Brexit: parliamentary scrutiny Contents

Chapter 4: Phase 1—preparation

Assessing the options

24.The forthcoming negotiations will range over all aspects of EU shared and exclusive competence—which means, as the Secretary of State emphasised, that they will cover “nearly the entire bandwidth of government”. Asked how the Government would formulate a negotiating strategy across such a wide front, he told us:

“Pretty much every department of government is tasked by my department to go out and talk to its stakeholders about, first, what the risks are, secondly, what the opportunities are, and, thirdly, what policies mitigate the risks and maximise the opportunities.”15

25.The Secretary of State was describing “a two-way process”: he was clear that it was “a bit more than consultation”. Instead, he repeatedly used the word “engagement”, in a range of contexts. He wanted to engage with Parliament, with political parties, with stakeholders representing business, with the Trade Unions, and more generally with a divided electorate: “to a very large extent, this vote was by the British industrial working class … outside the metropolitan south-east. It is very important to understand exactly what they want out of it.”16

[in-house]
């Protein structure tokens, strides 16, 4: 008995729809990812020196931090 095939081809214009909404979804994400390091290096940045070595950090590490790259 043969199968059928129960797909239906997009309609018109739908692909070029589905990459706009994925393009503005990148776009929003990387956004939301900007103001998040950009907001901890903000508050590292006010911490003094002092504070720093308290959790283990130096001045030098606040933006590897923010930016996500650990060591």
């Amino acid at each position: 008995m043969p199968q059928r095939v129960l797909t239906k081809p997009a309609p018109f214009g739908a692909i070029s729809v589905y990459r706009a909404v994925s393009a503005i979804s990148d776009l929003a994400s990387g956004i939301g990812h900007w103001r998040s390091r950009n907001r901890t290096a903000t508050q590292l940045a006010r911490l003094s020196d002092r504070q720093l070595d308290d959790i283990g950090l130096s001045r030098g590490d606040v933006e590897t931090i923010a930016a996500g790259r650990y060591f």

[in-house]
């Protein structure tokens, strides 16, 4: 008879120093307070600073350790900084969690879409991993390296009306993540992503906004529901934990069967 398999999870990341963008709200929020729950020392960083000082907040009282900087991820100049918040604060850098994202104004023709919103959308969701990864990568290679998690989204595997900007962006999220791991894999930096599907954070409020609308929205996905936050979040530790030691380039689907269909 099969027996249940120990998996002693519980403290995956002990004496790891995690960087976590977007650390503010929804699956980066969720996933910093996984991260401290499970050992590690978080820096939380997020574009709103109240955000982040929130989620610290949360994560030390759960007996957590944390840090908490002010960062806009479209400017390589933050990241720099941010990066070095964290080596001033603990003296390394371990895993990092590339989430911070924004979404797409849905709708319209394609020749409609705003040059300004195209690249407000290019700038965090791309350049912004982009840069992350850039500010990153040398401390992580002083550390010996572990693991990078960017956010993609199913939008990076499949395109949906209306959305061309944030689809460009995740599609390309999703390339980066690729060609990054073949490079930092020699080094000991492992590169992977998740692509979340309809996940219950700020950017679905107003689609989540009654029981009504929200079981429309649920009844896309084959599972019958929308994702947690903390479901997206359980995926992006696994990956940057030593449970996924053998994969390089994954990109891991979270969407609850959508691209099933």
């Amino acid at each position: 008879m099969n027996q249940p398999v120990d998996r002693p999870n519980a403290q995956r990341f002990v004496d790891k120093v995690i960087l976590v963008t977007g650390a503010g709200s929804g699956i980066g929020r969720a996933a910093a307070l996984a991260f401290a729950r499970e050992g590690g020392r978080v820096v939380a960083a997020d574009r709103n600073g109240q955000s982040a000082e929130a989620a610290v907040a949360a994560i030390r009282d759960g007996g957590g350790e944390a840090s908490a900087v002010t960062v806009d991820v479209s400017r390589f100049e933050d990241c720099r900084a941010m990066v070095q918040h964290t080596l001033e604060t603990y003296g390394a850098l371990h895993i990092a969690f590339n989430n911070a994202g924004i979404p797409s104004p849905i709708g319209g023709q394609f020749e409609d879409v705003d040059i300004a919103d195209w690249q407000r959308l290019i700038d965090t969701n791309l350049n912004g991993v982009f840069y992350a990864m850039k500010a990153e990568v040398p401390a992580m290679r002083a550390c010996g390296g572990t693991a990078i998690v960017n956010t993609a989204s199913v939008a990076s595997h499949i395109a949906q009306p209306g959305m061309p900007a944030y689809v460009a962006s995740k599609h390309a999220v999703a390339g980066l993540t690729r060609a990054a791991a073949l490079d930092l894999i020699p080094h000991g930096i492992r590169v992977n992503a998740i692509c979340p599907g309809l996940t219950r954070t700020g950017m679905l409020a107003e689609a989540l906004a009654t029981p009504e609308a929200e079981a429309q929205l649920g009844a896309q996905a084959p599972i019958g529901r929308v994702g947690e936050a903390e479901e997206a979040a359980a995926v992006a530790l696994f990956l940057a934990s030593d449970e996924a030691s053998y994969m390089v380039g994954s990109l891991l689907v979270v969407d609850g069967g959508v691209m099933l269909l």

26.Once departments had reported their findings to DExEU, there would be a “quantitative assessment of what we think the advantages and disadvantages are”. The Secretary of State emphasised that in undertaking this assessment the Government would adopt an “empirical” or “mathematical” approach to identifying the over-arching national interest. As well as empirical analysis, political choices would be made on certain key issues, such as the target level of inward migration: “The Cabinet will have to come to that conclusion.”17